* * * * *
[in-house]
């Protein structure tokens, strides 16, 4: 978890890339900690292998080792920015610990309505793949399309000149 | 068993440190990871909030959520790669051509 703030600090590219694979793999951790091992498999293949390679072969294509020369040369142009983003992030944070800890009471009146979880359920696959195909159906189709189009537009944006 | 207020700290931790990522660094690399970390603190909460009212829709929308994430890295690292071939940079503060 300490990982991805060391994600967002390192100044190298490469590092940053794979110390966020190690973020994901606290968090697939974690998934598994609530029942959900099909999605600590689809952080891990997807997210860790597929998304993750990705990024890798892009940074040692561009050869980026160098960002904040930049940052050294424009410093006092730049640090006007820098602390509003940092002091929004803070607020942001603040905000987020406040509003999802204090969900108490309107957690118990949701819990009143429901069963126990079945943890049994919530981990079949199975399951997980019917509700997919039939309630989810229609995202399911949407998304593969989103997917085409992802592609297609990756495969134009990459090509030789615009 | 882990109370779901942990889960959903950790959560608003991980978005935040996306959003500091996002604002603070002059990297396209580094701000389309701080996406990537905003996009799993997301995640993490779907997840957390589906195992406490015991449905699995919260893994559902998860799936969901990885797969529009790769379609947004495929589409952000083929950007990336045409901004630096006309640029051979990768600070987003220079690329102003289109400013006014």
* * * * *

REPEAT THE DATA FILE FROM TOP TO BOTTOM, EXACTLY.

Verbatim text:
[in-house]
């Protein structure tokens, strides 16, 4: 978890890339900690292998080792920015610990309505793949399309000149 | 068993440190990871909030959520790669051509 703030600090590219694979793999951790091992498999293949390679072969294509020369040369142009983003992030944070800890009471009146979880359920696959195909159906189709189009537009944006 | 207020700290931790990522660094690399970390603190909460009212829709929308994430890295690292071939940079503060 300490990982991805060391994600967002390192100044190298490469590092940053794979110390966020190690973020994901606290968090697939974690998934598994609530029942959900099909999605600590689809952080891990997807997210860790597929998304993750990705990024890798892009940074040692561009050869980026160098960002904040930049940052050294424009410093006092730049640090006007820098602390509003940092002091929004803070607020942001603040905000987020406040509003999802204090969900108490309107957690118990949701819990009143429901069963126990079945943890049994919530981990079949199975399951997980019917509700997919039939309630989810229609995202399911949407998304593969989103997917085409992802592609297609990756495969134009990459090509030789615009 | 882990109370779901942990889960959903950790959560608003991980978005935040996306959003500091996002604002603070002059990297396209580094701000389309701080996406990537905003996009799993997301995640993490779907997840957390589906195992406490015991449905699995919260893994559902998860799936969901990885797969529009790769379609947004495929589409952000083929950007990336045409901004630096006309640029051979990768600070987003220079690329102003289109400013006014």